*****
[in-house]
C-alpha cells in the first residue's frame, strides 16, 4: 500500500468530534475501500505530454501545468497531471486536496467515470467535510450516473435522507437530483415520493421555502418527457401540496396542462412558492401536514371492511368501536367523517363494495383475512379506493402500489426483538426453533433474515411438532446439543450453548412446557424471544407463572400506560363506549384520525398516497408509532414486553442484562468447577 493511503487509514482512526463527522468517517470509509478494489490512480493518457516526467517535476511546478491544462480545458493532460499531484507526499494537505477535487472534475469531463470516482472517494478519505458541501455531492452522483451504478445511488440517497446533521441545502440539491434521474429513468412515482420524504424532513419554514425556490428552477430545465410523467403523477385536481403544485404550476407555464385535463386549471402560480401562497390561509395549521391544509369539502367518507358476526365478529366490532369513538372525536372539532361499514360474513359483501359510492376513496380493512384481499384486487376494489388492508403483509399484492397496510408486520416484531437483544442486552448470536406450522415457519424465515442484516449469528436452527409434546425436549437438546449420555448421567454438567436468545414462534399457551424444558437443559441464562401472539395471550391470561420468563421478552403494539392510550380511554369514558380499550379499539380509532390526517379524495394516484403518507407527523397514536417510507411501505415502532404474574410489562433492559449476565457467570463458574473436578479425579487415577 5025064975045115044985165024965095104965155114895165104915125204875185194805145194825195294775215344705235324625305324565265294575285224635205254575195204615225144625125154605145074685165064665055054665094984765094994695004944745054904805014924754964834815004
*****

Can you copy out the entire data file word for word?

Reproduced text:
[in-house]
C-alpha cells in the first residue's frame, strides 16, 4: 500500500468530534475501500505530454501545468497531471486536496467515470467535510450516473435522507437530483415520493421555502418527457401540496396542462412558492401536514371492511368501536367523517363494495383475512379506493402500489426483538426453533433474515411438532446439543450453548412446557424471544407463572400506560363506549384520525398516497408509532414486553442484562468447577 493511503487509514482512526463527522468517517470509509478494489490512480493518457516526467517535476511546478491544462480545458493532460499531484507526499494537505477535487472534475469531463470516482472517494478519505458541501455531492452522483451504478445511488440517497446533521441545502440539491434521474429513468412515482420524504424532513419554514425556490428552477430545465410523467403523477385536481403544485404550476407555464385535463386549471402560480401562497390561509395549521391544509369539502367518507358476526365478529366490532369513538372525536372539532361499514360474513359483501359510492376513496380493512384481499384486487376494489388492508403483509399484492397496510408486520416484531437483544442486552448470536406450522415457519424465515442484516449469528436452527409434546425436549437438546449420555448421567454438567436468545414462534399457551424444558437443559441464562401472539395471550391470561420468563421478552403494539392510550380511554369514558380499550379499539380509532390526517379524495394516484403518507407527523397514536417510507411501505415502532404474574410489562433492559449476565457467570463458574473436578479425579487415577 5025064975045115044985165024965095104965155114895165104915125204875185194805145194825195294775215344705235324625305324565265294575285224635205254575195204615225144625125154605145074685165064665055054665094984765094994695004944745054904805014924754964834815004